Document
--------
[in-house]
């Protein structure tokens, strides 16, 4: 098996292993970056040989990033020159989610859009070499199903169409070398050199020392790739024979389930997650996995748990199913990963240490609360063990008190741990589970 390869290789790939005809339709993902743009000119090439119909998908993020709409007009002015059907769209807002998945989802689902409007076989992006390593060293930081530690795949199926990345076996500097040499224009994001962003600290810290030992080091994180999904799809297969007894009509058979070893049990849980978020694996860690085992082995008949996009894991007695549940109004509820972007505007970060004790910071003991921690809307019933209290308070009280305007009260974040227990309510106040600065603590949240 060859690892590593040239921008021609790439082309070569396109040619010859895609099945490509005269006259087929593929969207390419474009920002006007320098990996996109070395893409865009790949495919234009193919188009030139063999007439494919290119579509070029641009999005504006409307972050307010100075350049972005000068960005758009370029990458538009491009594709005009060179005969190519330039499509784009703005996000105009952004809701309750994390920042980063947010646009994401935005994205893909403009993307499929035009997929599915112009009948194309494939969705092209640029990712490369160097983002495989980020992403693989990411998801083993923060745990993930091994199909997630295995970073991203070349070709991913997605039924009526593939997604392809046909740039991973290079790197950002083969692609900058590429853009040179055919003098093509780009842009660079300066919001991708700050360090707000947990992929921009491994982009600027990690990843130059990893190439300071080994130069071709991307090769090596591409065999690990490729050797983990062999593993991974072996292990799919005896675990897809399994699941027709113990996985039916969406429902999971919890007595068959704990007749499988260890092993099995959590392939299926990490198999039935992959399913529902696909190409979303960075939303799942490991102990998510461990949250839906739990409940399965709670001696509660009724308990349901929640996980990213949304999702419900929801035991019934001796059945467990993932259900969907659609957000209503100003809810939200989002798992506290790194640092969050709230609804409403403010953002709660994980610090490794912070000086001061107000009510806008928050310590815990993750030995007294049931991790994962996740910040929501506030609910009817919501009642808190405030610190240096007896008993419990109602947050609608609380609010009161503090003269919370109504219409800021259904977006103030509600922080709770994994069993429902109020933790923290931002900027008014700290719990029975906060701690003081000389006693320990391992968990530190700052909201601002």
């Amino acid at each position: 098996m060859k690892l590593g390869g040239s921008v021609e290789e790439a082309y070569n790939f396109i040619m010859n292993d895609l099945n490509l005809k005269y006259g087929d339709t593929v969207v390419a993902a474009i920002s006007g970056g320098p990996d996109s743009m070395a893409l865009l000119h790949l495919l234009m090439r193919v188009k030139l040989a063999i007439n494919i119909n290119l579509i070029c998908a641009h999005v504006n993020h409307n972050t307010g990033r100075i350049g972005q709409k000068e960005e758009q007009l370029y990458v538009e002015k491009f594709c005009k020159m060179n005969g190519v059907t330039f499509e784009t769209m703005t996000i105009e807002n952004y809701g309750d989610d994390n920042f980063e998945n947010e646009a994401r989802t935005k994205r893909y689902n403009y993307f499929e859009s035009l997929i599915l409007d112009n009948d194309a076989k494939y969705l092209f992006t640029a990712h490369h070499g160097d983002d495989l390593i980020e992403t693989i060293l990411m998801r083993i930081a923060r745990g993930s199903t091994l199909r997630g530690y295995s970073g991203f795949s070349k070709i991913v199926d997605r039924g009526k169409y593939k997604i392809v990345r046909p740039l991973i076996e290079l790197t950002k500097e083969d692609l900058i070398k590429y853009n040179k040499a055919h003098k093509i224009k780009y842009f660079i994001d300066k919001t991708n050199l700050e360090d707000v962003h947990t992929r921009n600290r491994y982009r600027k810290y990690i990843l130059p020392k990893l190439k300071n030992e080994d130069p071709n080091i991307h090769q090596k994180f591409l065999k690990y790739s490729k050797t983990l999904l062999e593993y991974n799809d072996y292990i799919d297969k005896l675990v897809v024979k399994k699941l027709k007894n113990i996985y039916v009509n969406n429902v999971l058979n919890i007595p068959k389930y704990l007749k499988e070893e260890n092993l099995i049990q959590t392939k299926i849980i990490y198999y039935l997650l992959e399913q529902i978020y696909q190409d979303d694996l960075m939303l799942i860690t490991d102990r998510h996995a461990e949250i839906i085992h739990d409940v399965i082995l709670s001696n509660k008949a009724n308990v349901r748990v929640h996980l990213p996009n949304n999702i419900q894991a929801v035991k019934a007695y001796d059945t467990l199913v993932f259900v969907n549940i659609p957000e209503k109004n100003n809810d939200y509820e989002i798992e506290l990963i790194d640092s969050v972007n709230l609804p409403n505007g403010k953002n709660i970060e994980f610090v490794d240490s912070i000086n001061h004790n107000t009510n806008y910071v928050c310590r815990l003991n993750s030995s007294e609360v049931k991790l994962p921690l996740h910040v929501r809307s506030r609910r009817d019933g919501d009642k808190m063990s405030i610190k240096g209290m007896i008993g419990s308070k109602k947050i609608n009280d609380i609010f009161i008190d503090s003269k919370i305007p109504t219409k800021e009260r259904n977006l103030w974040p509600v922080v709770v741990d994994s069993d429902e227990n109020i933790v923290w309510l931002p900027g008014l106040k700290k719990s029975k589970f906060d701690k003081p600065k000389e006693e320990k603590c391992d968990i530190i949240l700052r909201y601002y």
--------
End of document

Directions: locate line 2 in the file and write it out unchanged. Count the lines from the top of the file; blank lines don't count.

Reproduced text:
């Protein structure tokens, strides 16, 4: 098996292993970056040989990033020159989610859009070499199903169409070398050199020392790739024979389930997650996995748990199913990963240490609360063990008190741990589970 390869290789790939005809339709993902743009000119090439119909998908993020709409007009002015059907769209807002998945989802689902409007076989992006390593060293930081530690795949199926990345076996500097040499224009994001962003600290810290030992080091994180999904799809297969007894009509058979070893049990849980978020694996860690085992082995008949996009894991007695549940109004509820972007505007970060004790910071003991921690809307019933209290308070009280305007009260974040227990309510106040600065603590949240 060859690892590593040239921008021609790439082309070569396109040619010859895609099945490509005269006259087929593929969207390419474009920002006007320098990996996109070395893409865009790949495919234009193919188009030139063999007439494919290119579509070029641009999005504006409307972050307010100075350049972005000068960005758009370029990458538009491009594709005009060179005969190519330039499509784009703005996000105009952004809701309750994390920042980063947010646009994401935005994205893909403009993307499929035009997929599915112009009948194309494939969705092209640029990712490369160097983002495989980020992403693989990411998801083993923060745990993930091994199909997630295995970073991203070349070709991913997605039924009526593939997604392809046909740039991973290079790197950002083969692609900058590429853009040179055919003098093509780009842009660079300066919001991708700050360090707000947990992929921009491994982009600027990690990843130059990893190439300071080994130069071709991307090769090596591409065999690990490729050797983990062999593993991974072996292990799919005896675990897809399994699941027709113990996985039916969406429902999971919890007595068959704990007749499988260890092993099995959590392939299926990490198999039935992959399913529902696909190409979303960075939303799942490991102990998510461990949250839906739990409940399965709670001696509660009724308990349901929640996980990213949304999702419900929801035991019934001796059945467990993932259900969907659609957000209503100003809810939200989002798992506290790194640092969050709230609804409403403010953002709660994980610090490794912070000086001061107000009510806008928050310590815990993750030995007294049931991790994962996740910040929501506030609910009817919501009642808190405030610190240096007896008993419990109602947050609608609380609010009161503090003269919370109504219409800021259904977006103030509600922080709770994994069993429902109020933790923290931002900027008014700290719990029975906060701690003081000389006693320990391992968990530190700052909201601002």